WASHINGTON - The Bush administration's allies in Congress on Monday blocked a bill that would require the White House to disclose the locations of secret prisons run by the Central Intelligence Agency and to reveal the amount spent annually by American intelligence agencies.
The vote on the intelligence bill was a blow to Senate Democrats, newly in control of Congress, who had hoped that they would be able to extract more details from the White House about some of the most widely debated intelligence programs begun after the Sept. 11 attacks.
Opponents of the legislation, led by Senator Jim DeMint, a South Carolina Republican, won enough support on Monday to prevent the bill from going to the Senate floor for a final vote. But Congressional officials said that negotiations over the measure would continue Tuesday, and Democrats said they were still hopeful the bill could eventually pass.
Money for the 2007 intelligence budget was already appropriated last year through the defense spending bill, so defeat of the bill would not hold up money for the 16 agencies that make up the American intelligence network. The White House last week threatened to veto the intelligence bill because it contained several provisions it deemed objectionable, including a requirement that the Bush administration give Congress a detailed report about C.I.A. prison locations and interrogation methods used on high-level terrorism suspects.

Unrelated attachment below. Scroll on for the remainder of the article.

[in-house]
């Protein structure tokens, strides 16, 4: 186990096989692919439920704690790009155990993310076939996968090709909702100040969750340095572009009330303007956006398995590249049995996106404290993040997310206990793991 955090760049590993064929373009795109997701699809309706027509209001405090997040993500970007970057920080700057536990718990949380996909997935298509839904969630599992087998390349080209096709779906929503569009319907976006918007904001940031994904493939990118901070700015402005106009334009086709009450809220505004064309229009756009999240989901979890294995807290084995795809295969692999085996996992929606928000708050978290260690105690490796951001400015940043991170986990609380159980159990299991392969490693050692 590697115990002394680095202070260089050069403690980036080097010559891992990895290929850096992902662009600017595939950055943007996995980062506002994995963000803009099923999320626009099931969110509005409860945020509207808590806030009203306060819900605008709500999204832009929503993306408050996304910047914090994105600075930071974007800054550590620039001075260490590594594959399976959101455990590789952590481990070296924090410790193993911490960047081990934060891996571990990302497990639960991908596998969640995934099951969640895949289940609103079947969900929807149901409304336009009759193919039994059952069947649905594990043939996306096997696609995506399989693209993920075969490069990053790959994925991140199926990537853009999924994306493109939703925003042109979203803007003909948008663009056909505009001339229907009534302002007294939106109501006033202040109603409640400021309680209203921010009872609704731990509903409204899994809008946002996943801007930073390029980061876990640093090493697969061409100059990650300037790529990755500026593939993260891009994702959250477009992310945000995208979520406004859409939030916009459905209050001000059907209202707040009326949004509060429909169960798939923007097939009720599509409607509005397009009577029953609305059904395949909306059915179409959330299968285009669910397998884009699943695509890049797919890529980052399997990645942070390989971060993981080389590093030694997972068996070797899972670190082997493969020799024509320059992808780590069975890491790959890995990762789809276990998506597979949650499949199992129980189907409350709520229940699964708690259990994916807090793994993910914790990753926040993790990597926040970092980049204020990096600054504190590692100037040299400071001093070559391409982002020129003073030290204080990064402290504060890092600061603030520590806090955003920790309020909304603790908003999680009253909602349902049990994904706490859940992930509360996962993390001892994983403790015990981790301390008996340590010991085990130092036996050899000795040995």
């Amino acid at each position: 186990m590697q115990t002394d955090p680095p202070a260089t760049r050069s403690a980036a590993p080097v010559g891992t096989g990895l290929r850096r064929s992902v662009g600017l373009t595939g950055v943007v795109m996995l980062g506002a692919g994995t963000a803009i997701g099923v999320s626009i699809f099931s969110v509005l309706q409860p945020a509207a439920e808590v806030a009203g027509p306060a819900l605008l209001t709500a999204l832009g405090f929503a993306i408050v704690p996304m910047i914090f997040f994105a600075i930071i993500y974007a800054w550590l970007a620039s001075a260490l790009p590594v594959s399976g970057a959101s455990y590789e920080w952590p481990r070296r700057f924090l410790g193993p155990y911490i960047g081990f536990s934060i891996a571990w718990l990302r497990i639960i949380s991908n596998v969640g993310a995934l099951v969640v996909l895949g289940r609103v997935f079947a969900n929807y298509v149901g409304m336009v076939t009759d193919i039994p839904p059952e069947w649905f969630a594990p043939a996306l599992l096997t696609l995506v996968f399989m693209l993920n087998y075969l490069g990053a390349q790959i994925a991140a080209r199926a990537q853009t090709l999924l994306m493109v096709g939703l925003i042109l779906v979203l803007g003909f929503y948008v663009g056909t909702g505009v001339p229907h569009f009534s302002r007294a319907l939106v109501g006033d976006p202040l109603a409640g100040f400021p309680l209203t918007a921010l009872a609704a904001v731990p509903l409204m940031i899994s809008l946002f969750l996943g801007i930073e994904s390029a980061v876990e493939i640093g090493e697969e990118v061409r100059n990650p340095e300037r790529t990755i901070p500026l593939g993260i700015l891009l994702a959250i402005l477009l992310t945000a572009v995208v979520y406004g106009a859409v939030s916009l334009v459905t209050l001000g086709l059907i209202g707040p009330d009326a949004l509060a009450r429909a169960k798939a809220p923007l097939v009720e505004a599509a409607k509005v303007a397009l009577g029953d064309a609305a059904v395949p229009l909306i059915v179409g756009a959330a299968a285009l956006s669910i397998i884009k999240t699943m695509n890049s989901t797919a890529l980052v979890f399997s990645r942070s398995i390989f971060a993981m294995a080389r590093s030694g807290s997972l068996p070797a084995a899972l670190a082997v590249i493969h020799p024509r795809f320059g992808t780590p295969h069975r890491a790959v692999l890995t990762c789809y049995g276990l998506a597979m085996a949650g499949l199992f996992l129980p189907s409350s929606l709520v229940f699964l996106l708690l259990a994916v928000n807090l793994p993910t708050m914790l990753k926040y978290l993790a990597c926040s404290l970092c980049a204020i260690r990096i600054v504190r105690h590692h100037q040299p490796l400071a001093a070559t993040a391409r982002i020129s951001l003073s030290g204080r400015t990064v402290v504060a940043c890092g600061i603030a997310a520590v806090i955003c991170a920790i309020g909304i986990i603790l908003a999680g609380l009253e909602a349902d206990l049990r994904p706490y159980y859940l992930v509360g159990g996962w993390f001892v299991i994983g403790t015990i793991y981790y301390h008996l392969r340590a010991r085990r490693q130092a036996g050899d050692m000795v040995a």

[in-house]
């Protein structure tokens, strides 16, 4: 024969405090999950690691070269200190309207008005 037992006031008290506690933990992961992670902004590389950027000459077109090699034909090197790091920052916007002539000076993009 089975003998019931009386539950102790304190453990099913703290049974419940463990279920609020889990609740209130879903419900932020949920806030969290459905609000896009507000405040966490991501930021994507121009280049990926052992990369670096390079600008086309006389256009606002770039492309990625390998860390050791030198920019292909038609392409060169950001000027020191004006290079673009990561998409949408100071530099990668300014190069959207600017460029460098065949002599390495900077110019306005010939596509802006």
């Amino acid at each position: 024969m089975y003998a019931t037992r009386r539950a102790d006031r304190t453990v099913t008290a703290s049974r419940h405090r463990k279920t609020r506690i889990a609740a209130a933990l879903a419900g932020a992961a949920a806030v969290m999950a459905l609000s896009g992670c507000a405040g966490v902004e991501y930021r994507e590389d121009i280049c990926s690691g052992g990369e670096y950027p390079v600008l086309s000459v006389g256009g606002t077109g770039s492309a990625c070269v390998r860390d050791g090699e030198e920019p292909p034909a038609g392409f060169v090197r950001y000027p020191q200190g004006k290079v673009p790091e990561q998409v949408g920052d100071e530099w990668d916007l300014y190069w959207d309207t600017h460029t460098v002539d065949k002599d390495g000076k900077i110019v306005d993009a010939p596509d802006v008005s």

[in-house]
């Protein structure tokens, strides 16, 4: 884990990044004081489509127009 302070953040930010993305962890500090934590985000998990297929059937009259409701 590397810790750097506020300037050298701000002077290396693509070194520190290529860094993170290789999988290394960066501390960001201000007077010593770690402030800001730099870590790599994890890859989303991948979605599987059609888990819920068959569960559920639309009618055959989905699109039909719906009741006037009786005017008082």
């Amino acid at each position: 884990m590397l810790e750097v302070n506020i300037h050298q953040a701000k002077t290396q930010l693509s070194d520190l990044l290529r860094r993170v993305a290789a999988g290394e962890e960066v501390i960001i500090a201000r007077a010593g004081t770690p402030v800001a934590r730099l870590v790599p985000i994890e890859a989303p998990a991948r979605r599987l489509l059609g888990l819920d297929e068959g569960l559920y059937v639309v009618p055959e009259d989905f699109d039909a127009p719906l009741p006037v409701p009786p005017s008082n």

Since 2002, the C.I.A. has detained and interrogated several top operatives of Al Qaeda, including Khalid Shaikh Mohammed, suspected of being the mastermind of the Sept. 11 attacks. Last year, President Bush announced that all C.I.A prisoners had been transferred to Guantánamo Bay, Cuba, and put in military custody, but that the C.I.A. prisons would remain in operation.
The White House has since declined to say whether the C.I.A. currently has any prisoners in custody.
The Senate bill also requires the White House to make public the annual budget of the American intelligence agencies. The intelligence budget, which has long been classified, is widely believed to be approximately $44 billion.
A White House statement issued last week said that publicly disclosing the figures would allow adversaries to track annual changes in the budget, which could compromise intelligence sources and methods.
Another of the bill's provisions would require the White House to hand over any intelligence document to Congress within 30 days of its request, unless the President makes a specific claim of executive privilege.
The White House statement called the provision "highly objectionable," and said it would "foster political gamesmanship and elevate routine disagreements to the level of constitutional crises."
Democrats responded angrily to efforts to block the intelligence bill.
Harry Reid, of Nevada, the Senate majority leader, said that Republicans' "actions don't match their rhetoric" on national security issues, and that passage of the bill was necessary for American intelligence agencies to do their jobs effectively.
Copyright 2007 The New York Times Company